really the only proper name for the superset of all those ports is
`Debian GNU' (at least, unless we all decide to start depending on
non-free packages, in which case the only proper name for it would be
just `Debian').

Notice that this proposal is also a more general solution to the
`staging area' idea that is currently in use.  I'm talking about
automating the process, and taking the burden of release coordination
(and privilege) off of the FTP maintainers.

Why should all ports have to release at the same time?  Why should we
not allow different ports to depend on different versions of the same

Look at Red Hat.  Because the above technology was not available to
them, every time somebody wanted merely to *customize* the
distribution, they had to fork their own (!).

If Debian has the technology, then we would simply eliminate all the
reasons for people to fork their own Debian.  We've already done a
good job of eliminating reasons to fork, such as giving people control
over the packages that they care about.

 BM> I can't see how your method would work. What if the resultant deb
 BM> file will work on any i386 or if another deb file will work on
 BM> any Hurd system (but nothing else)? How would you specify this in
 BM> the source?  How would the dpkg packager know to automatically
 BM> insert the build architecture into the depends line? I would
 BM> rather not have the packager do any fooling around with the
 BM> depends line, except where it is required (eg shared libraries).

I'm not proposing specific solutions yet, because I think they will
present themselves if we all agree that this direction is desirable.

I also believe that we can do this work gradually, without having to
break compatibility with packages that currently use Architecture.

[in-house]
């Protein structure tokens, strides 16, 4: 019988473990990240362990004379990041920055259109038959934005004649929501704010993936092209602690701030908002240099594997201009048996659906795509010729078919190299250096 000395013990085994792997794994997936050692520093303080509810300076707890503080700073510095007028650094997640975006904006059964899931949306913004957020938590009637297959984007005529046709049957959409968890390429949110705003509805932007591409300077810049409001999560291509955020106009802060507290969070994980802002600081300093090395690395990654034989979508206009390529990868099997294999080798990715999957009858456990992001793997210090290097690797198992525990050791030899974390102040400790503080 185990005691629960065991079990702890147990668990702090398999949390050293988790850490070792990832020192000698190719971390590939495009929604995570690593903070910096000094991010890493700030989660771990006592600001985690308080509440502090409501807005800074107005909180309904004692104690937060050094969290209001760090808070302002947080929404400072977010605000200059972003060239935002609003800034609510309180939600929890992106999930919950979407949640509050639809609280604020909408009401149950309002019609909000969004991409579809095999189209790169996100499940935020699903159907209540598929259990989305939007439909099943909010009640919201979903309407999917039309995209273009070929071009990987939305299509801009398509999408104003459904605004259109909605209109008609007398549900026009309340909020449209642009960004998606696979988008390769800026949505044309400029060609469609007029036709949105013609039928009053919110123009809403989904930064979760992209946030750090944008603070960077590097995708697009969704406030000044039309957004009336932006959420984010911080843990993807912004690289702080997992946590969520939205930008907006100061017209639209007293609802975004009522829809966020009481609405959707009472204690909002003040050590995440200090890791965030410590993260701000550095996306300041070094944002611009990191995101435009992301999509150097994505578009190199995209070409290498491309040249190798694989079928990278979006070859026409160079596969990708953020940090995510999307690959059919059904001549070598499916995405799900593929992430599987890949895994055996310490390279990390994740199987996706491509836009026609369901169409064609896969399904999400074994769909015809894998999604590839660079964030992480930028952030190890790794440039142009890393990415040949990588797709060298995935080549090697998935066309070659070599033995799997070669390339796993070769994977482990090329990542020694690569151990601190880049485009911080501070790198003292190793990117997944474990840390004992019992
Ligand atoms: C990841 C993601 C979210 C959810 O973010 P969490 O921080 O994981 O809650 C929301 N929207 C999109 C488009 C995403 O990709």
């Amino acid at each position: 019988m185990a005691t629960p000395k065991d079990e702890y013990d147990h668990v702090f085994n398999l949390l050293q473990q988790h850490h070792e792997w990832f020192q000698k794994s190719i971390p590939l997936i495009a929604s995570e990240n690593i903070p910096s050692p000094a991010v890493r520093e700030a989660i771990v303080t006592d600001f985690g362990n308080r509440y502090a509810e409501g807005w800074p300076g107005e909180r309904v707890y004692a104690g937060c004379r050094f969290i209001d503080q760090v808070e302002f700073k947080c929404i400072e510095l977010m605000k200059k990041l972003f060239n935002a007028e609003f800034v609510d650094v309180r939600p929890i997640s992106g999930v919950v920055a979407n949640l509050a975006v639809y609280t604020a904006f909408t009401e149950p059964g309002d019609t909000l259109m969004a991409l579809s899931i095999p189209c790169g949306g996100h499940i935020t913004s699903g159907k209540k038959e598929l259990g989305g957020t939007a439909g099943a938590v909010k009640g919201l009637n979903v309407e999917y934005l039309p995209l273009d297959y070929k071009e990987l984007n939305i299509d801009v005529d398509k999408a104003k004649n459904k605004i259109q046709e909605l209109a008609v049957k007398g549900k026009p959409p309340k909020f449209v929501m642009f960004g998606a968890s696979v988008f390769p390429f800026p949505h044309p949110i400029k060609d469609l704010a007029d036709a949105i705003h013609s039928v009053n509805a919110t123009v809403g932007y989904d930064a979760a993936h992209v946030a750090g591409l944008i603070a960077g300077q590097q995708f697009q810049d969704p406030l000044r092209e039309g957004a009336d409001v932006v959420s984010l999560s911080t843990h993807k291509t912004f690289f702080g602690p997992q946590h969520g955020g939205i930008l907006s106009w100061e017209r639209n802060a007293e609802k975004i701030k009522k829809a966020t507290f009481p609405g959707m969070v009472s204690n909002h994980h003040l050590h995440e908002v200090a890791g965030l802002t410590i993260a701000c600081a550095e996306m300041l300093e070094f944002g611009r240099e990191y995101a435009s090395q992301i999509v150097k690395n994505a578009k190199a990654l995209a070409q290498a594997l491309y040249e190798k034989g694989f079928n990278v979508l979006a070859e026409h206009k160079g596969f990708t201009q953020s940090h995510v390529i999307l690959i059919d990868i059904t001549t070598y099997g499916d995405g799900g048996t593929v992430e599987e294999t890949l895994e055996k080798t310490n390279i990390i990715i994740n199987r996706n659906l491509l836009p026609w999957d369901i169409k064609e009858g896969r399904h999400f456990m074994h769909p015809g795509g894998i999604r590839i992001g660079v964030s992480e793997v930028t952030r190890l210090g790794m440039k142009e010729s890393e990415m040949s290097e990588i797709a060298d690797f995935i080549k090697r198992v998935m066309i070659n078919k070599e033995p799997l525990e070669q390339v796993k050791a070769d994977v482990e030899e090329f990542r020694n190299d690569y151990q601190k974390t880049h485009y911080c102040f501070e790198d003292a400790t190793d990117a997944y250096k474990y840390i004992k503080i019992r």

BM> Eventually, I think it should be possible for the Hurd to share
 BM> the same glibc source package as Linux, however, somebody else
 BM> will be have to verify this.

It already does.  I'm the one who made it work, and Joel Klecker
merged my changes.

 BM> Hence it may be a bad idea to rely on glibc6 having a different
 BM> name on each kernel.

For historical reasons, libraries built from the same glibc-2.1
sources have different sonames: `libc.so.6' on Linux, `libc.so.0.2' on
the Hurd.  This is because you Linux folks kept bumping up the soname,
but us Hurd folks kept things the same.  No value judgement here:
Linux's libc simply developed faster than the Hurd's.

And so, there is no such thing as `glibc6', only `glibc-2.0' or
`glibc-2.1' (source release-based naming), or libc6 and libc0.2
(soname-based naming).

Linux libc and Hurd libc will not use the same soname until both
architectures provide the same libc ABI.

Also, any Hurd-based port cannot share anything with the Linux-based
ports except for `Architecture: all' packages (i.e. no kernel or
hwarch dependencies), until our libc's have the same soname.

I believe that's just a matter of time, and so I want to plan ahead so
that the transition is easier for the Debian GNU/Hurd folks.  Our
(Hurd folks') work will resemble a cross between the libc5->libc6
transition and Great X Reorganization, all in one.

With dpkg and dinstall's current notion of Architecture, I dread that
work.  If my idea of generic ABI dependencies is accepted and
implemented, I'll be greatly relieved, and actually *look forward* to
it. ;)

Now I'll begin repeating my second mantra: ``There is no such thing as
Architecture, only Dependencies.''

Are there any seconders?

 Gordon Matzigkeit <gord@fig.org>  //\ I'm a FIG (http://www.fig.org/)
Committed to freedom and diversity \// I use GNU (http://www.gnu.org/)